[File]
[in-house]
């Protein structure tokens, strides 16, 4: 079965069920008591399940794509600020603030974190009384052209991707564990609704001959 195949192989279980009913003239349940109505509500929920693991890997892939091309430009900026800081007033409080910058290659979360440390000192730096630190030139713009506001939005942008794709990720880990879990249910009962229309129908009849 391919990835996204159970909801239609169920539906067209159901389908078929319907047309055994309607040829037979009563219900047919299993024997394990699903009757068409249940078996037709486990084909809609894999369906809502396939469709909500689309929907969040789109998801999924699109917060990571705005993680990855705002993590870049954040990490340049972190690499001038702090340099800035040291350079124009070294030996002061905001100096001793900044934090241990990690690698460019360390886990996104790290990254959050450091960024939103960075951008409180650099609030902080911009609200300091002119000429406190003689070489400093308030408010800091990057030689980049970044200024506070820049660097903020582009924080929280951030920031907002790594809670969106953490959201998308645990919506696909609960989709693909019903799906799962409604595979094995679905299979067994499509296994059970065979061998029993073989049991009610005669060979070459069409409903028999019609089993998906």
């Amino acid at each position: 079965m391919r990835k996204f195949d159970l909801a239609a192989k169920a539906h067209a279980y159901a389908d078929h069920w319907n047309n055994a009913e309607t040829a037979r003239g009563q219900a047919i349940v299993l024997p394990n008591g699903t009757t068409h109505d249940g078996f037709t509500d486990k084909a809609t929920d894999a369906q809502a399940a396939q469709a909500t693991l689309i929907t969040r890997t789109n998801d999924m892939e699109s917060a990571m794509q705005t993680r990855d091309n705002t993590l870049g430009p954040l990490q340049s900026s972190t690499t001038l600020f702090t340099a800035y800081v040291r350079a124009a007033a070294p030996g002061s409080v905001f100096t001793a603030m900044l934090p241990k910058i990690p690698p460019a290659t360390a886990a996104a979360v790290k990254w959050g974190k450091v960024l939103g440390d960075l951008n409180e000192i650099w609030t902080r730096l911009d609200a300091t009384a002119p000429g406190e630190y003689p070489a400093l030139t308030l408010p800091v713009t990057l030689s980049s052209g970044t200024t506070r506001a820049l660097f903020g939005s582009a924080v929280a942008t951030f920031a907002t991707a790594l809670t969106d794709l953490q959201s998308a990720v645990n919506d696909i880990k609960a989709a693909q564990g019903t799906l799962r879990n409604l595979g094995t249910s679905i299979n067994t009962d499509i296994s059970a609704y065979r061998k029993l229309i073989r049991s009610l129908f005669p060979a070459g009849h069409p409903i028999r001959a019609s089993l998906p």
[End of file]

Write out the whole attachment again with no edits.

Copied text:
[in-house]
């Protein structure tokens, strides 16, 4: 079965069920008591399940794509600020603030974190009384052209991707564990609704001959 195949192989279980009913003239349940109505509500929920693991890997892939091309430009900026800081007033409080910058290659979360440390000192730096630190030139713009506001939005942008794709990720880990879990249910009962229309129908009849 391919990835996204159970909801239609169920539906067209159901389908078929319907047309055994309607040829037979009563219900047919299993024997394990699903009757068409249940078996037709486990084909809609894999369906809502396939469709909500689309929907969040789109998801999924699109917060990571705005993680990855705002993590870049954040990490340049972190690499001038702090340099800035040291350079124009070294030996002061905001100096001793900044934090241990990690690698460019360390886990996104790290990254959050450091960024939103960075951008409180650099609030902080911009609200300091002119000429406190003689070489400093308030408010800091990057030689980049970044200024506070820049660097903020582009924080929280951030920031907002790594809670969106953490959201998308645990919506696909609960989709693909019903799906799962409604595979094995679905299979067994499509296994059970065979061998029993073989049991009610005669060979070459069409409903028999019609089993998906």
């Amino acid at each position: 079965m391919r990835k996204f195949d159970l909801a239609a192989k169920a539906h067209a279980y159901a389908d078929h069920w319907n047309n055994a009913e309607t040829a037979r003239g009563q219900a047919i349940v299993l024997p394990n008591g699903t009757t068409h109505d249940g078996f037709t509500d486990k084909a809609t929920d894999a369906q809502a399940a396939q469709a909500t693991l689309i929907t969040r890997t789109n998801d999924m892939e699109s917060a990571m794509q705005t993680r990855d091309n705002t993590l870049g430009p954040l990490q340049s900026s972190t690499t001038l600020f702090t340099a800035y800081v040291r350079a124009a007033a070294p030996g002061s409080v905001f100096t001793a603030m900044l934090p241990k910058i990690p690698p460019a290659t360390a886990a996104a979360v790290k990254w959050g974190k450091v960024l939103g440390d960075l951008n409180e000192i650099w609030t902080r730096l911009d609200a300091t009384a002119p000429g406190e630190y003689p070489a400093l030139t308030l408010p800091v713009t990057l030689s980049s052209g970044t200024t506070r506001a820049l660097f903020g939005s582009a924080v929280a942008t951030f920031a907002t991707a790594l809670t969106d794709l953490q959201s998308a990720v645990n919506d696909i880990k609960a989709a693909q564990g019903t799906l799962r879990n409604l595979g094995t249910s679905i299979n067994t009962d499509i296994s059970a609704y065979r061998k029993l229309i073989r049991s009610l129908f005669p060979a070459g009849h069409p409903i028999r001959a019609s089993l998906p």